Setsuo Miyazawa Wins Law and Society Association International Prize

          The award recognizes significant contributions to the advancement of knowledge in the field of law and society and includes an honorarium.

          Setsuo MiyazawaUC Hastings Professor Setsuo Miyazawa was honored with the Law and Society Association’s International Prize during the Association’s Annual Meeting in Minneapolis, MN.

          Professor Miyazawa is an expert in the legal profession, the judicial system, criminology, and the sociology of law. His contributions to the scholarship of law and society in general, and specifically to the Japanese legal system, are profound and extensive. He has been writing and teaching about Japanese legal reforms at law schools around the globe for more than 30 years.

          “I am most honored to receive this award from the LSA,” Miyazawa says, “which has been my intellectual home ground since I was a Ph.D. student at Yale in 1976. The first Japanese recipient was the late Professor Masaji Chiba who was one of my mentors in Japan. I am very happy to pay my intellectual debt to him by becoming the second Japanese recipient. I accept the award mainly as recognition of my activities as a bridge between East Asia and the United States. I am grateful to UC Hastings for giving me an ideal place to continue my scholarship.”

          About Setsuo Miyazawa

          Professor Setsuo Miyazawa received LL.B., LL.M., and S.J.D. from Hokkaido University and M.A., M.Phil., and Ph.D. in sociology from Yale University. He has been a full-time faculty member at Hokkaido University (1972-1983), Kobe University (1983-2000), Waseda University (2000-2003), and Omiya Law School (2004-2007) in Japan. He is currently a professor of law at Aoyama Gakuin University Law School in central Tokyo, where he taught the sociology of law, the legal profession, and public interest lawyering, and coordinated courses on American law. He has also taught as a visiting professor at the law schools of York University (Canada), the University of Washington, Harvard University (Mitsubishi Visiting Professor of Japanese Legal Studies), UC Berkeley (Sho Sato Visiting Professor), UCLA, New York University (Global Law Faculty), the University of Hawaii, the University of Pennsylvania, and Fordham University. He joined the full time faculty at UC Hastings in fall 2013. He teaches at UC Hastings during the fall semester and at Aoyama Gakuin University in the spring.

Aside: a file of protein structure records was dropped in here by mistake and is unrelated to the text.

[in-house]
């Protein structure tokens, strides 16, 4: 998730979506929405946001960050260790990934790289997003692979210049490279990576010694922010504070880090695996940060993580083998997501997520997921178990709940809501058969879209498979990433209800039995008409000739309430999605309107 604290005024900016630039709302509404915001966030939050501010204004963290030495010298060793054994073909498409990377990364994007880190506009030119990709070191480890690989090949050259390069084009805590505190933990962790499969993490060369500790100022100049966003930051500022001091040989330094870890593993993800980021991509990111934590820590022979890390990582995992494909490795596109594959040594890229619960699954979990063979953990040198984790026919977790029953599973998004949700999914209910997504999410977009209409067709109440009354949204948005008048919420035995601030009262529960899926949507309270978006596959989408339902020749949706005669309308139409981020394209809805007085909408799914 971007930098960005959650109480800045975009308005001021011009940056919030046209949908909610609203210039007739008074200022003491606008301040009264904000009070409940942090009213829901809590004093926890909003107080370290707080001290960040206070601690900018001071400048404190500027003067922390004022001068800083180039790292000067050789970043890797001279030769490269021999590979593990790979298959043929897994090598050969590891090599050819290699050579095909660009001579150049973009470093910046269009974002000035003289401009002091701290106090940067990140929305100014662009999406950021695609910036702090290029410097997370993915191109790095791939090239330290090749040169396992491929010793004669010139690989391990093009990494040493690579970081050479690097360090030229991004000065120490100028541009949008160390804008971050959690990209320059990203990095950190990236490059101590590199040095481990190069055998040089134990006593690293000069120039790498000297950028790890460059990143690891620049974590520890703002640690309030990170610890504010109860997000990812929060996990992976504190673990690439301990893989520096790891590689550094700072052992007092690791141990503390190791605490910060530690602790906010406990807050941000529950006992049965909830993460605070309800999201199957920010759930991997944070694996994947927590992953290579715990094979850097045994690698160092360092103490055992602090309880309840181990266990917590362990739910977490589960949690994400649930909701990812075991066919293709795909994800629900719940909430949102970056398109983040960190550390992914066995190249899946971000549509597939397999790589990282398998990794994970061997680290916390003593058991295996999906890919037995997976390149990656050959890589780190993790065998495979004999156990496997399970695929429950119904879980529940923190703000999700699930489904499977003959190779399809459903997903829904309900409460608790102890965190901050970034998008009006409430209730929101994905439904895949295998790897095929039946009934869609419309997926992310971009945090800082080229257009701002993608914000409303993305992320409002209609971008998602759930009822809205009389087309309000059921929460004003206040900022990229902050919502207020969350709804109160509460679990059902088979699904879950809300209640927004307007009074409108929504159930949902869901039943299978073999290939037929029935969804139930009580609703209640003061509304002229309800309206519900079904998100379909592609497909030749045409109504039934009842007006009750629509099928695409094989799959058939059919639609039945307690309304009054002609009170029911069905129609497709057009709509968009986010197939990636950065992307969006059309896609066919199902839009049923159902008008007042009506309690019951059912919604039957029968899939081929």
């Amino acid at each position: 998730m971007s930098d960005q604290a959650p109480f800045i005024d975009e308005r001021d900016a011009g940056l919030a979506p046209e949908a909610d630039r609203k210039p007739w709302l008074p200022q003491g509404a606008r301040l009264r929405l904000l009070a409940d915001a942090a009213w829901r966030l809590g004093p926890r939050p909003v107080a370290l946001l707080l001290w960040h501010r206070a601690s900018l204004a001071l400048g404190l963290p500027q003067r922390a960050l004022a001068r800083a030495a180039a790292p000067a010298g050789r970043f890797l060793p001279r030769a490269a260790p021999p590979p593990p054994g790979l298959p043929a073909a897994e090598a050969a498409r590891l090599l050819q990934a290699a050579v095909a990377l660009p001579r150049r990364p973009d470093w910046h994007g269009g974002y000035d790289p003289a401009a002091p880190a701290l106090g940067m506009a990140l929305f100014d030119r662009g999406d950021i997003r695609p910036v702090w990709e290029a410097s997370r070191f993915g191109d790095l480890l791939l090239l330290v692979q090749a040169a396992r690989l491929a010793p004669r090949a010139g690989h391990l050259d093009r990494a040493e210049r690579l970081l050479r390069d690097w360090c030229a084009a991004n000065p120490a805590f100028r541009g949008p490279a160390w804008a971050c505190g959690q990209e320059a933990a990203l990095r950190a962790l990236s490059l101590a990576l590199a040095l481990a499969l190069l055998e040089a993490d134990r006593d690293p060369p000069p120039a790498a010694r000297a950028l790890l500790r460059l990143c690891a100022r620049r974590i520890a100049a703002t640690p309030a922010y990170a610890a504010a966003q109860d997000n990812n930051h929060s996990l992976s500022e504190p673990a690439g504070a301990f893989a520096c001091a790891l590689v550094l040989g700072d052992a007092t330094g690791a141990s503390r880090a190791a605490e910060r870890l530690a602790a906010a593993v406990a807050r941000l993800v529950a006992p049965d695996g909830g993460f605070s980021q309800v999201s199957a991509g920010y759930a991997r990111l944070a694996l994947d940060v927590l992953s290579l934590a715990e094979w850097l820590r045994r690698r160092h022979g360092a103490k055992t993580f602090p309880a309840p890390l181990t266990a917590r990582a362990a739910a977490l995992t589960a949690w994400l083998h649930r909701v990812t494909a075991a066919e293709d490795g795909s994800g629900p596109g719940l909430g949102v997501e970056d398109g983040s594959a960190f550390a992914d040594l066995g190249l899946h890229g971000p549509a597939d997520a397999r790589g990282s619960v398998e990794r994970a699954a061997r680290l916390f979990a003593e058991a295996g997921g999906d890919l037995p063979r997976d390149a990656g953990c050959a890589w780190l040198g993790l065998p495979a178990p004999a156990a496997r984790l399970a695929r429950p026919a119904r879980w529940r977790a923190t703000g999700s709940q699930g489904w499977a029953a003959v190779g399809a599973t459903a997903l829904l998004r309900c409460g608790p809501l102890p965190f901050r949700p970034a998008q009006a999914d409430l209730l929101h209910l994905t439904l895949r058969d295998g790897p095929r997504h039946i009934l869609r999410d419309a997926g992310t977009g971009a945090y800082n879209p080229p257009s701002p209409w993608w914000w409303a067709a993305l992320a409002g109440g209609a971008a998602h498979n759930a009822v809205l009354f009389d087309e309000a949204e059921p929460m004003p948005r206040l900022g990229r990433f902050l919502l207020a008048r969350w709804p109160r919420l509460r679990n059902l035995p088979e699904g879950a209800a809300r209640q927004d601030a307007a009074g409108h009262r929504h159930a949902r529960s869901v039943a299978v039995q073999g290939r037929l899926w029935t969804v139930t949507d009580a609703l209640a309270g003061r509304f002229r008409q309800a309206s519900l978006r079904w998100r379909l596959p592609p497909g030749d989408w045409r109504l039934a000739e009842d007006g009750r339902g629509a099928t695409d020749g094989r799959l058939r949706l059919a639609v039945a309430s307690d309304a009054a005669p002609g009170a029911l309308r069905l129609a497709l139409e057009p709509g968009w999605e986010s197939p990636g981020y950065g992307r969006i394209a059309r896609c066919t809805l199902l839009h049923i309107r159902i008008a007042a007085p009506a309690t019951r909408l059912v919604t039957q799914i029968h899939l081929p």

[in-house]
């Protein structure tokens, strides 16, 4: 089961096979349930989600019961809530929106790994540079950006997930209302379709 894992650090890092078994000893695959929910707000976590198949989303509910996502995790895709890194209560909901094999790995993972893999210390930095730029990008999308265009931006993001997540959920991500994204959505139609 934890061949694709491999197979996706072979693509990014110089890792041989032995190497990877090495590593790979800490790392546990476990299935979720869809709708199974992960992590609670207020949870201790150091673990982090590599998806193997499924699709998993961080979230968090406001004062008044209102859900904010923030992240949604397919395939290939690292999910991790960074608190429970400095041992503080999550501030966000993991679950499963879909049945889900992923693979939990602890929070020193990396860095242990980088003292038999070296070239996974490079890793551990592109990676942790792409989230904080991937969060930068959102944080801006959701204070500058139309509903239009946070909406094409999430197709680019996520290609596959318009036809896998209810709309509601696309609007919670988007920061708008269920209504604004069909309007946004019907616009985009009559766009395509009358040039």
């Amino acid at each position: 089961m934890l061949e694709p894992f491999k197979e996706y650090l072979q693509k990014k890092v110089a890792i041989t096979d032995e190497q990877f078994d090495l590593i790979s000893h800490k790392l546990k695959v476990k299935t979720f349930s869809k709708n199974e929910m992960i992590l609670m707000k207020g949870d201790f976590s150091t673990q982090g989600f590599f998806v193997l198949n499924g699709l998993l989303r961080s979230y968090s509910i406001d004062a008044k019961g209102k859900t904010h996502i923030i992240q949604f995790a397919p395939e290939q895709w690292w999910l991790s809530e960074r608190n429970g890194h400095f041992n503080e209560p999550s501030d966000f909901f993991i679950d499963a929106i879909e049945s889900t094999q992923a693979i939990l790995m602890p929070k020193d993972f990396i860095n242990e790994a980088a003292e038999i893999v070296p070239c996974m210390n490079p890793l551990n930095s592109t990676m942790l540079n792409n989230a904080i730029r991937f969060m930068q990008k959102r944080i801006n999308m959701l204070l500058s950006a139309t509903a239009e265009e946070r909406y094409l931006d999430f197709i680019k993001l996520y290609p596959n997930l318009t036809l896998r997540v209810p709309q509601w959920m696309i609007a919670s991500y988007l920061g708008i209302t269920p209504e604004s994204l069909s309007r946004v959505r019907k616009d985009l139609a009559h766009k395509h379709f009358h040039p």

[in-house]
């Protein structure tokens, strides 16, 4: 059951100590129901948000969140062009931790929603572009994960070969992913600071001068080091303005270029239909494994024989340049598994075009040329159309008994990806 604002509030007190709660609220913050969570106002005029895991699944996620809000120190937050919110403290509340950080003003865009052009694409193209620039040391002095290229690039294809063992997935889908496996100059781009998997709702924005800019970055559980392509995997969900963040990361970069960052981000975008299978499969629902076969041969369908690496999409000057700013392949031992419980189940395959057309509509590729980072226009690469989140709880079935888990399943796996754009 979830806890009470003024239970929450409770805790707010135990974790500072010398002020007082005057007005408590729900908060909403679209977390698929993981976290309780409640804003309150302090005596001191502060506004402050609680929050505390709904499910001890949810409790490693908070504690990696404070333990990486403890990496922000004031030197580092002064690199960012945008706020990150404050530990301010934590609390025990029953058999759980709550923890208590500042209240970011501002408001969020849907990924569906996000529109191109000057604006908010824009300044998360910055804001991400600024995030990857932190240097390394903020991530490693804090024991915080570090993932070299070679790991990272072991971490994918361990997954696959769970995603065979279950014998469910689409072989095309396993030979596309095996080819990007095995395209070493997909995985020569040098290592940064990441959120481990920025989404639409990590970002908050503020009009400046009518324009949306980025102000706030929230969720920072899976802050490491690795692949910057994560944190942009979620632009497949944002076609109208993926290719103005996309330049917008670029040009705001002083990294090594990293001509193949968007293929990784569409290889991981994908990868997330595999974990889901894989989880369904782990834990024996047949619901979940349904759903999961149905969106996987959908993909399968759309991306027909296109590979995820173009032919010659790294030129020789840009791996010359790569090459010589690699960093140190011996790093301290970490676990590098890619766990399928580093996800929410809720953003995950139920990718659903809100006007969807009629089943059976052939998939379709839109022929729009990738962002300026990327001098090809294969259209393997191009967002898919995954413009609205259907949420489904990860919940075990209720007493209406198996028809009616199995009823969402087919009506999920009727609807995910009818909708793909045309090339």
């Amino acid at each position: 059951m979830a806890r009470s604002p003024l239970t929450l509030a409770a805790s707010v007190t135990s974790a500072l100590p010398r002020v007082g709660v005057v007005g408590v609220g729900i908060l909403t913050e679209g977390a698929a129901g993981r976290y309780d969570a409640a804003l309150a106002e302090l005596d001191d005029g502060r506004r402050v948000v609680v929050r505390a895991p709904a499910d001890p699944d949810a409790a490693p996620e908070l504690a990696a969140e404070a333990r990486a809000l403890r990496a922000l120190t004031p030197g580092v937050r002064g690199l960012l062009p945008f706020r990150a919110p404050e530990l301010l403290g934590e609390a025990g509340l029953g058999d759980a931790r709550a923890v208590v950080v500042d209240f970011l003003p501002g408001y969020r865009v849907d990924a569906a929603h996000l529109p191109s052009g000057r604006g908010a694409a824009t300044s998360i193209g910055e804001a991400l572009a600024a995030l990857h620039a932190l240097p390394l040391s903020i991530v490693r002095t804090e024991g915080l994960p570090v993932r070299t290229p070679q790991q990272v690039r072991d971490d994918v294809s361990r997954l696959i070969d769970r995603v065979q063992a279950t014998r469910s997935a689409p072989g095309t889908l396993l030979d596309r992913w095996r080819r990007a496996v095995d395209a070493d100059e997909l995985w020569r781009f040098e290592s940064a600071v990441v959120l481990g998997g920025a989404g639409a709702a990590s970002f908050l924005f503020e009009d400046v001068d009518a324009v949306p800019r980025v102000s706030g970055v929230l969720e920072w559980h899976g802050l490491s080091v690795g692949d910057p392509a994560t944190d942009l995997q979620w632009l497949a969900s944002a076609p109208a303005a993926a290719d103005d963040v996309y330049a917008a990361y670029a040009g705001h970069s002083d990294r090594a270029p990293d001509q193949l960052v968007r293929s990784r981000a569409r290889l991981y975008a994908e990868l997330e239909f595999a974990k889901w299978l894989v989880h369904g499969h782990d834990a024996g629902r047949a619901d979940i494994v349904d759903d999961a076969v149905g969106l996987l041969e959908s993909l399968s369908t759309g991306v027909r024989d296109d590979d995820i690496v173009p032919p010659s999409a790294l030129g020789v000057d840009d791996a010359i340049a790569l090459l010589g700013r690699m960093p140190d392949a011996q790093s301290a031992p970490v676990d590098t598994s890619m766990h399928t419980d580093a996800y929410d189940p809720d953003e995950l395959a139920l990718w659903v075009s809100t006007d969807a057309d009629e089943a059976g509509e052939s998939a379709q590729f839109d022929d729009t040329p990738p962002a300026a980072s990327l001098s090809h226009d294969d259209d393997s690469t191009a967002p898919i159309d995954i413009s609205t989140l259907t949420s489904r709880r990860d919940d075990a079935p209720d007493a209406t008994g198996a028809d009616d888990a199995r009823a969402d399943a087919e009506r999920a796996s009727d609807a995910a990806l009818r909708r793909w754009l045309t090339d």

Professor Miyazawa is a member of a number of academic associations in criminology, law, and sociology, and currently serves as the Vice President for the Asian Criminological Society. Professor Miyazawa has a wide range of research interests, including police and criminal justice, legal ethics and public interest lawyering, legal education, and corporate legal practice. He received his doctoral degree in Japan with a study on police, while receiving his American doctoral degree with a study on corporate legal departments.

          Professor Miyazawa has published 18 books, including Justice System Reform and Citizens' Perspectives (2001) and The Reality of the Legal Process (1994), as well as more than 200 articles appearing in such journals as Annual Review of Law and Social Science, Punishment and Society, Law & Social Inquiry, and the Law & Society Review. His first English book, Policing in Japan (SUNY Press 1992), received the 1993 Distinguished Book Award of the Division of International Criminology of the American Society of Criminology. One of his recent books in Japanese is the first casebook on legal ethics in Japan that is co-edited with two lawyers one of whom has become a Supreme Court Justice. He has been highly active in the promotion of judicial reform in Japan and is one of the most prominent proponents of the introduction of the American-style graduate professional law schools into Japan. He has also been active in the Law and Society Association in the US, twice serving on its Board of Trustees. He co-founded the Collaborative Research Network 33 in East Asian Law and Society, which is now the largest Collaborative Research Network in the Law and Society Association.


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